From: Christopher Kohlhoff (chris_at_[hidden])
Date: 2005-12-14 03:33:53
--- Arkadiy Vertleyb <vertleyb_at_[hidden]> wrote:
> Can your faucets change at runtime?
> Why is the ability to perform asynchronous operations a
> property of socket?
I chose to make asynchronous operations part of asio's socket
interfaces because, in my opinion, having them there offers the
best ease of use and gives maximum flexibility to provide
efficient implementations portably.
> I can see some contradiction here, since you tutorial provides
> a number of syncronous examples. Using the demuxer object in
> such contexts seems to be a conceptual overhead, and somewhat
With this tutorial, I was trying to demonstrate the library's
concepts in stages, where each subsequent tutorial introduces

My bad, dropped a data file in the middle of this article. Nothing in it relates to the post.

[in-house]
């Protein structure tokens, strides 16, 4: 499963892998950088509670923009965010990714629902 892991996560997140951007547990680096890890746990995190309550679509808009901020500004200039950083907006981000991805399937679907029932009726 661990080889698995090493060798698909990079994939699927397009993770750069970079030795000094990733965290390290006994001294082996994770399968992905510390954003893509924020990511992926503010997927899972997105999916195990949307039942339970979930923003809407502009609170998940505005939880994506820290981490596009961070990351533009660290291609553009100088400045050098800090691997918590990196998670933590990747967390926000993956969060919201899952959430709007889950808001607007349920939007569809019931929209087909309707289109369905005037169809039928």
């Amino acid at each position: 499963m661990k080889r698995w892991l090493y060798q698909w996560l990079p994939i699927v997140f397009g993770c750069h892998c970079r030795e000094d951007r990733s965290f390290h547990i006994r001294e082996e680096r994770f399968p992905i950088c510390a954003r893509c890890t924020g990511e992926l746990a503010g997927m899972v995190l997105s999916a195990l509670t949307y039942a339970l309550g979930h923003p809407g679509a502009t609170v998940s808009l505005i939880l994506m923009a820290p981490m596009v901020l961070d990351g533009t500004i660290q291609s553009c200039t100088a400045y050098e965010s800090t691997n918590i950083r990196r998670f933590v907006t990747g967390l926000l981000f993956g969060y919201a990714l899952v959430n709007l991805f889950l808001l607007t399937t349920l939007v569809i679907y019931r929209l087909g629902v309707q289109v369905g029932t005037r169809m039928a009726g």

something new. I think it's important that, as you move through
the tutorial, you can see how the synchronous is mapped to the
asynchronous. So the early examples simply don't use all of the
functionality that's on offer. They still have to initialise the
objects correctly according to the library's interface though.
> Also, your library provides some socket API, and therefore, if
> it is accepted, I don't expect any other socket class in Boost
> in the nearest future, which means I would expect your classes
> to nicely wrap all of sockets, not only acynchronos ones.
I've been thinking about these issues since your email. My
feeling is that a use case doesn't have to become very
complicated for the asynchronous operations to be beneficial.
But where a developer's needs are simple enough, I suspect
that's also when they are going to want to use an
iostreams-based interface. Since iostreams basically enforce
synchronous operation, this seems like a sensible place to hide
the demuxer and asynchronicity away.
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